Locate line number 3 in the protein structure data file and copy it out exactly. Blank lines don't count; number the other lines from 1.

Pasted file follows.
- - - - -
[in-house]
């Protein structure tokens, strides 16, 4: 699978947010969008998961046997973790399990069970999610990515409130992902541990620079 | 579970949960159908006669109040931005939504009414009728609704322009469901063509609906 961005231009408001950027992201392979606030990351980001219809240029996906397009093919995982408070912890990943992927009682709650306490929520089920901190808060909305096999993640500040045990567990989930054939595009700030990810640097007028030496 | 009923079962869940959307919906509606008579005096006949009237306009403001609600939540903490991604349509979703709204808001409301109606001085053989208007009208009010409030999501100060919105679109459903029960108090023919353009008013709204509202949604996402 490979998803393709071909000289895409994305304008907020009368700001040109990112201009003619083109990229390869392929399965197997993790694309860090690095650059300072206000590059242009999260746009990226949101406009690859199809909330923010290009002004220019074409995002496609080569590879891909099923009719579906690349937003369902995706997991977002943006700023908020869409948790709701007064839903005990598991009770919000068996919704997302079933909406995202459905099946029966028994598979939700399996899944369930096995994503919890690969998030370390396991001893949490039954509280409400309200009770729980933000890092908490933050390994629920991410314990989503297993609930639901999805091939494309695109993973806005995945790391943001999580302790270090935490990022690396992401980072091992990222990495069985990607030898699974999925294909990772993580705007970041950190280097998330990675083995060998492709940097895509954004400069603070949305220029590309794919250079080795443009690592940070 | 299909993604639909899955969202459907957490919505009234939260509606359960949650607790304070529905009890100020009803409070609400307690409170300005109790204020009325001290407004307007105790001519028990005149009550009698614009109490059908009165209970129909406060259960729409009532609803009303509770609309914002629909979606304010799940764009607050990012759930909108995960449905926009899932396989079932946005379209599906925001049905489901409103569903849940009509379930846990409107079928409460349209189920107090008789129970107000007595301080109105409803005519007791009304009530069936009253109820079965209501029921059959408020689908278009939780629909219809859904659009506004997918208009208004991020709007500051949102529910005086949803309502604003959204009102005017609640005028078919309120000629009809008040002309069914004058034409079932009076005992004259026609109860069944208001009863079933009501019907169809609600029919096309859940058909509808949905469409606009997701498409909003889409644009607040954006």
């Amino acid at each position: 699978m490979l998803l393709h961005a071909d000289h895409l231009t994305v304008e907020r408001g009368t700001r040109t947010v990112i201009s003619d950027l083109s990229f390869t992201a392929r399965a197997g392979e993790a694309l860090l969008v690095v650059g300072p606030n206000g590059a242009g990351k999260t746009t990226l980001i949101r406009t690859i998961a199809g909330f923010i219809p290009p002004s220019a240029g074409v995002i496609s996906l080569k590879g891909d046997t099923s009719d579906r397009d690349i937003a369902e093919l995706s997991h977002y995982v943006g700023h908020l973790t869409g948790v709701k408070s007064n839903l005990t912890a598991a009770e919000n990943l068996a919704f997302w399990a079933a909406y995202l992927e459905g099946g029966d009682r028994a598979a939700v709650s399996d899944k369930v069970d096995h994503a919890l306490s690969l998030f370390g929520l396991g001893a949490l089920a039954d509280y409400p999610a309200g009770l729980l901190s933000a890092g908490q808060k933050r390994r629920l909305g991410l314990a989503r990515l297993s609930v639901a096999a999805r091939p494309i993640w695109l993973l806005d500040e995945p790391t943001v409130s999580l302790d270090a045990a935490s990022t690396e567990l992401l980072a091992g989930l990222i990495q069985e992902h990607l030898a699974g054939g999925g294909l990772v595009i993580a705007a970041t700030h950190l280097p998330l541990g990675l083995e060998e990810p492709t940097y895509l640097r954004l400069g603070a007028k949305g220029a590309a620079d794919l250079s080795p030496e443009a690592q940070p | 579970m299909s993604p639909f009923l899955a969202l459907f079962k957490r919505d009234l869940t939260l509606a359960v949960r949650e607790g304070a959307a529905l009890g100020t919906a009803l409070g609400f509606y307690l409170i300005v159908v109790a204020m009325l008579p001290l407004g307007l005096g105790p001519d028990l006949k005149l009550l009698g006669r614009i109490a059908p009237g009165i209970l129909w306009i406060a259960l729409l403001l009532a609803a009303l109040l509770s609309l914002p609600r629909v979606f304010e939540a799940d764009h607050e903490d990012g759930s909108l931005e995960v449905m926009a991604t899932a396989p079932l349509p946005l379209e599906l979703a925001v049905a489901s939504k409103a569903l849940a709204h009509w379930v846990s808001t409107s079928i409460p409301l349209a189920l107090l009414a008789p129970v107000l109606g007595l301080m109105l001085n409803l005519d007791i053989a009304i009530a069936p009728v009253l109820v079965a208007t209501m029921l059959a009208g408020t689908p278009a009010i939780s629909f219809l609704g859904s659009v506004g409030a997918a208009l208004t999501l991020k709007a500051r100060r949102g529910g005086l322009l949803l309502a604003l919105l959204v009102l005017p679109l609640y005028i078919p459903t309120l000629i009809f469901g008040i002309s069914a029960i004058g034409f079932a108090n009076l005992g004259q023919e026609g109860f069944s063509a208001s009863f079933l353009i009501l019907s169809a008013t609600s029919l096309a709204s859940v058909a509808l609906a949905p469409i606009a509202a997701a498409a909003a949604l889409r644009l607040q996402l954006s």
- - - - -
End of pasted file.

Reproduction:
């Amino acid at each position: 699978m490979l998803l393709h961005a071909d000289h895409l231009t994305v304008e907020r408001g009368t700001r040109t947010v990112i201009s003619d950027l083109s990229f390869t992201a392929r399965a197997g392979e993790a694309l860090l969008v690095v650059g300072p606030n206000g590059a242009g990351k999260t746009t990226l980001i949101r406009t690859i998961a199809g909330f923010i219809p290009p002004s220019a240029g074409v995002i496609s996906l080569k590879g891909d046997t099923s009719d579906r397009d690349i937003a369902e093919l995706s997991h977002y995982v943006g700023h908020l973790t869409g948790v709701k408070s007064n839903l005990t912890a598991a009770e919000n990943l068996a919704f997302w399990a079933a909406y995202l992927e459905g099946g029966d009682r028994a598979a939700v709650s399996d899944k369930v069970d096995h994503a919890l306490s690969l998030f370390g929520l396991g001893a949490l089920a039954d509280y409400p999610a309200g009770l729980l901190s933000a890092g908490q808060k933050r390994r629920l909305g991410l314990a989503r990515l297993s609930v639901a096999a999805r091939p494309i993640w695109l993973l806005d500040e995945p790391t943001v409130s999580l302790d270090a045990a935490s990022t690396e567990l992401l980072a091992g989930l990222i990495q069985e992902h990607l030898a699974g054939g999925g294909l990772v595009i993580a705007a970041t700030h950190l280097p998330l541990g990675l083995e060998e990810p492709t940097y895509l640097r954004l400069g603070a007028k949305g220029a590309a620079d794919l250079s080795p030496e443009a690592q940070p | 579970m299909s993604p639909f009923l899955a969202l459907f079962k957490r919505d009234l869940t939260l509606a359960v949960r949650e607790g304070a959307a529905l009890g100020t919906a009803l409070g609400f509606y307690l409170i300005v159908v109790a204020m009325l008579p001290l407004g307007l005096g105790p001519d028990l006949k005149l009550l009698g006669r614009i109490a059908p009237g009165i209970l129909w306009i406060a259960l729409l403001l009532a609803a009303l109040l509770s609309l914002p609600r629909v979606f304010e939540a799940d764009h607050e903490d990012g759930s909108l931005e995960v449905m926009a991604t899932a396989p079932l349509p946005l379209e599906l979703a925001v049905a489901s939504k409103a569903l849940a709204h009509w379930v846990s808001t409107s079928i409460p409301l349209a189920l107090l009414a008789p129970v107000l109606g007595l301080m109105l001085n409803l005519d007791i053989a009304i009530a069936p009728v009253l109820v079965a208007t209501m029921l059959a009208g408020t689908p278009a009010i939780s629909f219809l609704g859904s659009v506004g409030a997918a208009l208004t999501l991020k709007a500051r100060r949102g529910g005086l322009l949803l309502a604003l919105l959204v009102l005017p679109l609640y005028i078919p459903t309120l000629i009809f469901g008040i002309s069914a029960i004058g034409f079932a108090n009076l005992g004259q023919e026609g109860f069944s063509a208001s009863f079933l353009i009501l019907s169809a008013t609600s029919l096309a709204s859940v058909a509808l609906a949905p469409i606009a509202a997701a498409a909003a949604l889409r644009l607040q996402l954006s």